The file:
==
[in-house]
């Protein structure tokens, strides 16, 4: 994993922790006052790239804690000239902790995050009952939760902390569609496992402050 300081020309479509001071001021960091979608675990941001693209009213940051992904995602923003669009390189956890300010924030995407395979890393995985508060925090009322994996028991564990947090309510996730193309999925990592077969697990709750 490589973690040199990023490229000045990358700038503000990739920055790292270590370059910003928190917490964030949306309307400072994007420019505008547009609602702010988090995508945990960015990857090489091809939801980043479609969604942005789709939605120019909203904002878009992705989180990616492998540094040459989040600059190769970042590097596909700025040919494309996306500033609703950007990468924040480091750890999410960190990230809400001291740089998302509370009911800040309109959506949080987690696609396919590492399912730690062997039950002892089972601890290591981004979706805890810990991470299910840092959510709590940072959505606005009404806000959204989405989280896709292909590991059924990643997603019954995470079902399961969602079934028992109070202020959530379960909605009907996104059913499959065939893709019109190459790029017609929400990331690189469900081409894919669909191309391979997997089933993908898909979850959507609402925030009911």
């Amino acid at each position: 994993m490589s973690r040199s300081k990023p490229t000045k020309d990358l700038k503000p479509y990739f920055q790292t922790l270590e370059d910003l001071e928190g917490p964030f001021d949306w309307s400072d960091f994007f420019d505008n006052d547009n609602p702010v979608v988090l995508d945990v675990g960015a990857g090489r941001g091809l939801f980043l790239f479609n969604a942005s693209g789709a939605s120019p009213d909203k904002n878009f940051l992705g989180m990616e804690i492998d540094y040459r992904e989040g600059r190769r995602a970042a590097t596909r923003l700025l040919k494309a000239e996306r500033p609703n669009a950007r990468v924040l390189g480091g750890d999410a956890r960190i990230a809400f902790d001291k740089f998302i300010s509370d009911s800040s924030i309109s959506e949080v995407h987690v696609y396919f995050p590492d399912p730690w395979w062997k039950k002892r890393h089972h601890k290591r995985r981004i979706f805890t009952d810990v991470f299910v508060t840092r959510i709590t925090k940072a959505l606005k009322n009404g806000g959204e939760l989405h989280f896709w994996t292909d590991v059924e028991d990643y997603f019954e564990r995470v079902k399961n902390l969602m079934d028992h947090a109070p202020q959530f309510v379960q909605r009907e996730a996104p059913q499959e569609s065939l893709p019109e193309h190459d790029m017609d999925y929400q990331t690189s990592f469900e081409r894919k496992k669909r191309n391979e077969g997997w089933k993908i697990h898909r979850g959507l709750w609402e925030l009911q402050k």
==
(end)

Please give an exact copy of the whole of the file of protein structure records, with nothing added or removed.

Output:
[in-house]
């Protein structure tokens, strides 16, 4: 994993922790006052790239804690000239902790995050009952939760902390569609496992402050 300081020309479509001071001021960091979608675990941001693209009213940051992904995602923003669009390189956890300010924030995407395979890393995985508060925090009322994996028991564990947090309510996730193309999925990592077969697990709750 490589973690040199990023490229000045990358700038503000990739920055790292270590370059910003928190917490964030949306309307400072994007420019505008547009609602702010988090995508945990960015990857090489091809939801980043479609969604942005789709939605120019909203904002878009992705989180990616492998540094040459989040600059190769970042590097596909700025040919494309996306500033609703950007990468924040480091750890999410960190990230809400001291740089998302509370009911800040309109959506949080987690696609396919590492399912730690062997039950002892089972601890290591981004979706805890810990991470299910840092959510709590940072959505606005009404806000959204989405989280896709292909590991059924990643997603019954995470079902399961969602079934028992109070202020959530379960909605009907996104059913499959065939893709019109190459790029017609929400990331690189469900081409894919669909191309391979997997089933993908898909979850959507609402925030009911």
């Amino acid at each position: 994993m490589s973690r040199s300081k990023p490229t000045k020309d990358l700038k503000p479509y990739f920055q790292t922790l270590e370059d910003l001071e928190g917490p964030f001021d949306w309307s400072d960091f994007f420019d505008n006052d547009n609602p702010v979608v988090l995508d945990v675990g960015a990857g090489r941001g091809l939801f980043l790239f479609n969604a942005s693209g789709a939605s120019p009213d909203k904002n878009f940051l992705g989180m990616e804690i492998d540094y040459r992904e989040g600059r190769r995602a970042a590097t596909r923003l700025l040919k494309a000239e996306r500033p609703n669009a950007r990468v924040l390189g480091g750890d999410a956890r960190i990230a809400f902790d001291k740089f998302i300010s509370d009911s800040s924030i309109s959506e949080v995407h987690v696609y396919f995050p590492d399912p730690w395979w062997k039950k002892r890393h089972h601890k290591r995985r981004i979706f805890t009952d810990v991470f299910v508060t840092r959510i709590t925090k940072a959505l606005k009322n009404g806000g959204e939760l989405h989280f896709w994996t292909d590991v059924e028991d990643y997603f019954e564990r995470v079902k399961n902390l969602m079934d028992h947090a109070p202020q959530f309510v379960q909605r009907e996730a996104p059913q499959e569609s065939l893709p019109e193309h190459d790029m017609d999925y929400q990331t690189s990592f469900e081409r894919k496992k669909r191309n391979e077969g997997w089933k993908i697990h898909r979850g959507l709750w609402e925030l009911q402050k």